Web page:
In this TED video, Simon Sinek summarizes a key thing that differentiates an idea that catches on vs. one that plops.
This is relevant to us at a couple of levels.
First, as Sinek points out, truly great companies succeed because they stand for something higher. They have a “why” that drives what they do and how they do it.
Companies that cannot articulate what they stand for are at a competitive disadvantage vs. those who can.
But these concepts are also critical to those of us who are trying to sell the concept of changing the way our own organizations run. Watch the video – then continue below.
In spite of what is taught in the business schools, business decisions are rarely made based on financial analysis and rates of return. Those things are carefully constructed, but often after the fact to justify what someone wants to do already (i.e. has already decided to do).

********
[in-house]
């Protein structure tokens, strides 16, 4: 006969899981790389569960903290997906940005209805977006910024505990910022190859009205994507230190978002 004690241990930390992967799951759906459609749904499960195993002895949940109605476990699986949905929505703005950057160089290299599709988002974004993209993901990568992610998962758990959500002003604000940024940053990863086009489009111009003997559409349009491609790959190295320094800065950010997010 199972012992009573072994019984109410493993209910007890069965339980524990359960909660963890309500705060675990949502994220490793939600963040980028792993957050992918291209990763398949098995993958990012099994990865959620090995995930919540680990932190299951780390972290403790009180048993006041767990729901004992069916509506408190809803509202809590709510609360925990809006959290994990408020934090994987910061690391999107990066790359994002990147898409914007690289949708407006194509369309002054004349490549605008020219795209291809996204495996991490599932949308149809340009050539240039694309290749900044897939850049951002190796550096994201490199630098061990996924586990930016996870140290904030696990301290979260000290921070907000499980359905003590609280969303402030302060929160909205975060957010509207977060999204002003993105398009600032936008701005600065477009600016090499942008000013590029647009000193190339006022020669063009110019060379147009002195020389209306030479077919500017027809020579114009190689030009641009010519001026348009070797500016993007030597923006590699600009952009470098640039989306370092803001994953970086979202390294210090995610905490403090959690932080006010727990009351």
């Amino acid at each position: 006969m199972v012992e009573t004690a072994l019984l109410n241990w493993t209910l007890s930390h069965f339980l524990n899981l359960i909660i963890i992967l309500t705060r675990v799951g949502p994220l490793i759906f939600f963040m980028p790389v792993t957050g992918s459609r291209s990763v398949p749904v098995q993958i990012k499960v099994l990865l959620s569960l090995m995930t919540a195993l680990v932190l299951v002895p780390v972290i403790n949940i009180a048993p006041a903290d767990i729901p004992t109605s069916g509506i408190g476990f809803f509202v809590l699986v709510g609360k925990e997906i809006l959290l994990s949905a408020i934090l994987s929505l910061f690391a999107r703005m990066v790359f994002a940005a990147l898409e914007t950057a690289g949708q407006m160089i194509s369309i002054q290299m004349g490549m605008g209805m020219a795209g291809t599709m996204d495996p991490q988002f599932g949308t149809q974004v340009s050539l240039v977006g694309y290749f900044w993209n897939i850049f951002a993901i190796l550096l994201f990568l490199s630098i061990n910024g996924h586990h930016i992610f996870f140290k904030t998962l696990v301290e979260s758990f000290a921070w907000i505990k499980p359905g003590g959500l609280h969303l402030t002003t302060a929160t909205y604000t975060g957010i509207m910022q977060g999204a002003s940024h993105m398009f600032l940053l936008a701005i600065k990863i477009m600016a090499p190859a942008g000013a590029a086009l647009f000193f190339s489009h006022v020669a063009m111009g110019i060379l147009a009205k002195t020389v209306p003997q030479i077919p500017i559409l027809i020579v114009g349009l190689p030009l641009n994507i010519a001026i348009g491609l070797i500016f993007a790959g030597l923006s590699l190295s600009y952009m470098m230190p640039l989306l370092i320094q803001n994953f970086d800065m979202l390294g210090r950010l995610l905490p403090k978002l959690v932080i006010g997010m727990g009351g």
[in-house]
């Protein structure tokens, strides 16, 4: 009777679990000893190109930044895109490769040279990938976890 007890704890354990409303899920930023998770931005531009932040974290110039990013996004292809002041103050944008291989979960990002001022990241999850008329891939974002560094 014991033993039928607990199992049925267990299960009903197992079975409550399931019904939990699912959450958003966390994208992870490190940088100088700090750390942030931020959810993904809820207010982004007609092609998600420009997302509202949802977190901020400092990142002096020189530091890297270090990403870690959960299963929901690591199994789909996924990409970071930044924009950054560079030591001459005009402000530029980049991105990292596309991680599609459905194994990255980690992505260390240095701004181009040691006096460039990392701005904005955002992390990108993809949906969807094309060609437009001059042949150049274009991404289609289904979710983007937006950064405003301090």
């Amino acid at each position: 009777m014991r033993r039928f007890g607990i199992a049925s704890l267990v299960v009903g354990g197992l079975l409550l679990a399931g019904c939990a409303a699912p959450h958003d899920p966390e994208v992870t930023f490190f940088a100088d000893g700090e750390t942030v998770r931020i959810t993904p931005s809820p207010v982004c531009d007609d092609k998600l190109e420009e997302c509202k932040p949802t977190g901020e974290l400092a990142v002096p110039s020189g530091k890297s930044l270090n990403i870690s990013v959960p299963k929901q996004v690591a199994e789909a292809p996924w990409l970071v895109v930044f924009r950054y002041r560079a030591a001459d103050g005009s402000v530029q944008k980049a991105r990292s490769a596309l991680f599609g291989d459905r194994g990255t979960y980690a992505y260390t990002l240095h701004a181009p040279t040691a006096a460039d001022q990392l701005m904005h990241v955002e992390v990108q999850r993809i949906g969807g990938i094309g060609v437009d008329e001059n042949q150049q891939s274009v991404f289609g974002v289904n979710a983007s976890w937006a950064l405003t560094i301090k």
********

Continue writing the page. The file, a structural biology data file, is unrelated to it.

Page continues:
When we try to sell our changes, we often try to address the “what’s in it for me?” but still continue to try to make logical “what” type arguments.
That doesn’t work. It has to feel right.
Think about your own organization. When or where do things feel like they are going really well, what is aligning? What values are being realized? How do those moments differ from times or places where things are not going so well?
What makes people say “OH Yeah!” ?
As you try to make the case for “lean” or continuous improvement in your organization, are you crystal clear what you believe in? Can you articulate it? Do others in the company want to believe in the same things?